For $80 oil to have an impact on the jackup market, producers must first get used to the idea of higher oil prices, Fratt said. Most companies still pick projects based on oil prices around $40, or even the mid-$30s, he said.
Services companies with a large share of their business in North America face the same capacity problems as offshore drillers, but are hampered by a market tilted more toward natural gas than oil. Crude may have passed $80 a barrel, but gas futures plateaued around $7 a British thermal unit in 2006, and spent parts of the summer below $6. North American producers spend more on gas than oil, and announced cuts to their 2007 budgets at the start of the year, even as 300 new rigs were entering the market. Shares of Nabors, with the vast majority of its rigs operating in the U.S. and Canada, trade 20% below their level when gas prices peaked in December 2005, and have barely budged in the last month.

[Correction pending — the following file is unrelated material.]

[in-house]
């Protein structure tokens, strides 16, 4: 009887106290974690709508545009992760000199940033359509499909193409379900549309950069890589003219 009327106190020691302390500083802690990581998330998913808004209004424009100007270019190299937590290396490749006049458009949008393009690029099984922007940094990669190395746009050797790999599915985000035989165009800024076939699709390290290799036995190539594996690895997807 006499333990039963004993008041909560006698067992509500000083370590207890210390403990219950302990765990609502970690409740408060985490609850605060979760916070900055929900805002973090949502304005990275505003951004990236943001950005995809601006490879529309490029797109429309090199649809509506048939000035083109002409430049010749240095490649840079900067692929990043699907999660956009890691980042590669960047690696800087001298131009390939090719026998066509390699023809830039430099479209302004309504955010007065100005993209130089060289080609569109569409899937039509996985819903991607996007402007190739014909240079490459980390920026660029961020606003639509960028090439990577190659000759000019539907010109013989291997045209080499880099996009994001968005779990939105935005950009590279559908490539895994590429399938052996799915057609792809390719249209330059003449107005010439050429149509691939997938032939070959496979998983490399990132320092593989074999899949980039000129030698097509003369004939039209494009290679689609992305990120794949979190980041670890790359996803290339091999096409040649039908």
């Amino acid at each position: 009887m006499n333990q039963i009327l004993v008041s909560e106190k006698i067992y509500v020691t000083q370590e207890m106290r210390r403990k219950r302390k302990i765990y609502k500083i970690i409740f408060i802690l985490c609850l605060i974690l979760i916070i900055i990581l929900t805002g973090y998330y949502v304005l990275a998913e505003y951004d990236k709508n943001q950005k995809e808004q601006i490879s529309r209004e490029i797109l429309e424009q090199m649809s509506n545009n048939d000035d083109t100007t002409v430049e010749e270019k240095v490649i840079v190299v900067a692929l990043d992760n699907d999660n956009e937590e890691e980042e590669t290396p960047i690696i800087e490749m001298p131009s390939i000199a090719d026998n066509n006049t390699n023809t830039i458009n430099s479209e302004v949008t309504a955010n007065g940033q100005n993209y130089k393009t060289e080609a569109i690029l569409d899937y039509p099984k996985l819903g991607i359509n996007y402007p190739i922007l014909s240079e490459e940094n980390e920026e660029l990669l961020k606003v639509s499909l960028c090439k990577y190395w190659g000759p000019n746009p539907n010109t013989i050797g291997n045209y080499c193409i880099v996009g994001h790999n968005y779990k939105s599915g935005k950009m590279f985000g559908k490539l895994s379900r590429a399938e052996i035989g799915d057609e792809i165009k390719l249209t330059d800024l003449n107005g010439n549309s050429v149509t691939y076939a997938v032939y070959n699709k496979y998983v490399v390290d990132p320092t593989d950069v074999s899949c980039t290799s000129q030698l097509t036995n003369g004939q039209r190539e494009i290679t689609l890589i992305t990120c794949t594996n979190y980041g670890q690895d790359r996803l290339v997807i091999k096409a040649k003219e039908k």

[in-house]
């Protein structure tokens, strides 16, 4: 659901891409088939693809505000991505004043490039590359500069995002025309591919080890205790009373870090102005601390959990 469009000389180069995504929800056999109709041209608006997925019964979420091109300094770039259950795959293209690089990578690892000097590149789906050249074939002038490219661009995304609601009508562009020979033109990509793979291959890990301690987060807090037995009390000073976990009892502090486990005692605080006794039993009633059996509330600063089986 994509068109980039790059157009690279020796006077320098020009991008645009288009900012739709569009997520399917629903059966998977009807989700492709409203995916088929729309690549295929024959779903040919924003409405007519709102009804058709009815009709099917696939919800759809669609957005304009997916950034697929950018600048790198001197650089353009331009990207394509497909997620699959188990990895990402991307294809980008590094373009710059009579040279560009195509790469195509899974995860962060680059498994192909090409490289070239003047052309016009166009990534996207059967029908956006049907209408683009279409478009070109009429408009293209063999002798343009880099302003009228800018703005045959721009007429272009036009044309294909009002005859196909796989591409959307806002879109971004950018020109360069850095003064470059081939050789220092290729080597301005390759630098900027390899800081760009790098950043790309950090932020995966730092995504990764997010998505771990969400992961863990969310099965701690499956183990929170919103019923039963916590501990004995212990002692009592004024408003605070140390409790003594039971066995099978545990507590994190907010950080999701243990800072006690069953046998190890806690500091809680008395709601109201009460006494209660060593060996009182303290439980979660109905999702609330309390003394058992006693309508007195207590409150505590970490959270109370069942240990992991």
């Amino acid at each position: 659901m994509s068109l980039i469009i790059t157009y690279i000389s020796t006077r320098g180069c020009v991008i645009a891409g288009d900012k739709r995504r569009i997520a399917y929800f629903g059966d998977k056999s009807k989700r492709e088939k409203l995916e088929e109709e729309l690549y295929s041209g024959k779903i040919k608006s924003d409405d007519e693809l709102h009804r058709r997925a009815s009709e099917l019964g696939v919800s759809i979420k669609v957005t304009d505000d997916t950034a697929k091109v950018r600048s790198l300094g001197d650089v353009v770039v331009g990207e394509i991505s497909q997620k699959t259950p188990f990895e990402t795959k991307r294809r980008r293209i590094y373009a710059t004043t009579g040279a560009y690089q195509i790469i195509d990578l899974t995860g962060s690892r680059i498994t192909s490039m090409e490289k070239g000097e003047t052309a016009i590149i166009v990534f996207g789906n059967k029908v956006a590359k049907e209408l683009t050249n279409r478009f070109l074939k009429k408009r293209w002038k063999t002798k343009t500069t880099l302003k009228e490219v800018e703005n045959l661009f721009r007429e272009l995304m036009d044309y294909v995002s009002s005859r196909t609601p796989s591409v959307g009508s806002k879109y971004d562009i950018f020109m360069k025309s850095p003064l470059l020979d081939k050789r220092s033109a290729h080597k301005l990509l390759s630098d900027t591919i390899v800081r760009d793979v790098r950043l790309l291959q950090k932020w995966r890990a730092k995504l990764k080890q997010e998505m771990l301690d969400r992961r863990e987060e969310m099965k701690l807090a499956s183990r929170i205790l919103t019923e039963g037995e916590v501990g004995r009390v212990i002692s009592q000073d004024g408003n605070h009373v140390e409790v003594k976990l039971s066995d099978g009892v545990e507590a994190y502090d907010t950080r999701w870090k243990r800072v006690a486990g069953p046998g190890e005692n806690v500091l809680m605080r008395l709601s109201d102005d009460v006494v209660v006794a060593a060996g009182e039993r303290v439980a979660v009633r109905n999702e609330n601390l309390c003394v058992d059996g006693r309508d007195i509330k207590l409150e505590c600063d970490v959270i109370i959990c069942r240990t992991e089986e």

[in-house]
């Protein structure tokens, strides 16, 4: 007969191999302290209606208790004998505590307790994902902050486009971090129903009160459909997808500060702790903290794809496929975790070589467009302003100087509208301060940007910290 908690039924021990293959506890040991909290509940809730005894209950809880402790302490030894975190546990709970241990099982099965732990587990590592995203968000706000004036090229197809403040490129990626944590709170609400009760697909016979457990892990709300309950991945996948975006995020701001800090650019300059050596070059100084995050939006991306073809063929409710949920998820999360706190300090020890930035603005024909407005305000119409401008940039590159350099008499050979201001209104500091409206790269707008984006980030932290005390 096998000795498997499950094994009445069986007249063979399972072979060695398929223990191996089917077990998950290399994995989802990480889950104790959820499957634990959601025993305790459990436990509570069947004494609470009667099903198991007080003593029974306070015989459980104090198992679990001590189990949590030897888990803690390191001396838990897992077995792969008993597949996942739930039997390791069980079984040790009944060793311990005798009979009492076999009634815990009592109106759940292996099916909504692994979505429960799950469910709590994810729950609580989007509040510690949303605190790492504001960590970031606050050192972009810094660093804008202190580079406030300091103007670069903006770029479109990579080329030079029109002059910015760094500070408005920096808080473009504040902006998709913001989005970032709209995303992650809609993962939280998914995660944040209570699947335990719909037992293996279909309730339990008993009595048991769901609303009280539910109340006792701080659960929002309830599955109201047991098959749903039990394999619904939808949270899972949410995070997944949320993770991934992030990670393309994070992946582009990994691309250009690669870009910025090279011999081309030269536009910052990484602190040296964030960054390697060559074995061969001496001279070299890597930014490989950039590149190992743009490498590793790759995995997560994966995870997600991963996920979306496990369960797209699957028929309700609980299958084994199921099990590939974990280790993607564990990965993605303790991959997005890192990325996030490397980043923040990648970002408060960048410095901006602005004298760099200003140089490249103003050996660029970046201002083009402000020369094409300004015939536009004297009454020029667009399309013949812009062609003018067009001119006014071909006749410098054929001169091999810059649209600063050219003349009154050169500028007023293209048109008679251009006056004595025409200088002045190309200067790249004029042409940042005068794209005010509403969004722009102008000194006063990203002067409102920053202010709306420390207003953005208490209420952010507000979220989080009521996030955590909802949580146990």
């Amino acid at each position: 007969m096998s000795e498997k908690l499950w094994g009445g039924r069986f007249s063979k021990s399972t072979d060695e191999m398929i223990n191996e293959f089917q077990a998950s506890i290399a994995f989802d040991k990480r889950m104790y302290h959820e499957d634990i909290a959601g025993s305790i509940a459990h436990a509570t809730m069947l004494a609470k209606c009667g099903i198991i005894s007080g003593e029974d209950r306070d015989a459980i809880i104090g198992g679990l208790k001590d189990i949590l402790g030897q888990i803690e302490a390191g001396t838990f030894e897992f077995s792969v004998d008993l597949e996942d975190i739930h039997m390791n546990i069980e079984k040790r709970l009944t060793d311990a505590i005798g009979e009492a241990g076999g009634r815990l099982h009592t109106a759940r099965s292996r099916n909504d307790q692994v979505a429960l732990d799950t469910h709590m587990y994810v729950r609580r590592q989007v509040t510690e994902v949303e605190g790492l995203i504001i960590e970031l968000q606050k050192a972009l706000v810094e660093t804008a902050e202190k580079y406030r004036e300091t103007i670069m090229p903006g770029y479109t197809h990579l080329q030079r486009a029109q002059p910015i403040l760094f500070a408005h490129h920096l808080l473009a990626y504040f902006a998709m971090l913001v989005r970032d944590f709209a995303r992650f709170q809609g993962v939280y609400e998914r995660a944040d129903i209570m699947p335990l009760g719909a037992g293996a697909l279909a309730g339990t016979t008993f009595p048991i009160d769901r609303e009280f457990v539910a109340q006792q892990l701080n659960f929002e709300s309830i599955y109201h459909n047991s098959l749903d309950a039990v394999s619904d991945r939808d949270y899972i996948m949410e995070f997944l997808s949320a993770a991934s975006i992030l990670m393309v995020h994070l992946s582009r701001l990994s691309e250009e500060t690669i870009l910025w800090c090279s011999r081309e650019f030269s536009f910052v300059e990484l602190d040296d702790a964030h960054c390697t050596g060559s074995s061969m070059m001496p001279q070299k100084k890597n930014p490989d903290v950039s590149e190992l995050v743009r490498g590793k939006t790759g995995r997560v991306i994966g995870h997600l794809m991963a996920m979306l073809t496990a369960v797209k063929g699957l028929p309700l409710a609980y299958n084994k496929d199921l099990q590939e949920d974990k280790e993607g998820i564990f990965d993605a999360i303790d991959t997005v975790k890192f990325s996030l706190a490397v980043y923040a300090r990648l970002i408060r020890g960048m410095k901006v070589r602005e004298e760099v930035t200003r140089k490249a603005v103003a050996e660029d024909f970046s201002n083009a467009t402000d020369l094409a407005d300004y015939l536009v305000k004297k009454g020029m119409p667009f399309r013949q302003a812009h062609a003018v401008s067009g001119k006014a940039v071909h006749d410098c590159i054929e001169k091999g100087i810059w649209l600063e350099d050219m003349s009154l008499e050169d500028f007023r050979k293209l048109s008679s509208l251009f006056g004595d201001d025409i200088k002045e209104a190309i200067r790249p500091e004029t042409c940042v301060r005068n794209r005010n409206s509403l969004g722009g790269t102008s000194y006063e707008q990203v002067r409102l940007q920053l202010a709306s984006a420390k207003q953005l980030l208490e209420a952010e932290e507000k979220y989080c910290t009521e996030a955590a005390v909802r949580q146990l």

The OSX is more heavily tilted toward oil-focused companies like Transocean and Cameron, and has therefore been able to ignore the stable price of natural gas and shaky North American market.
"Energy is playing as market darling and OSX is the prettiest of the bunch," Dan Pickering of Tudor Pickering Energy wrote in a note to clients last week - while also cautioning the next day that shallow-water driller stocks are "dead money."
Copyright (c) 2007 Dow Jones & Company, Inc.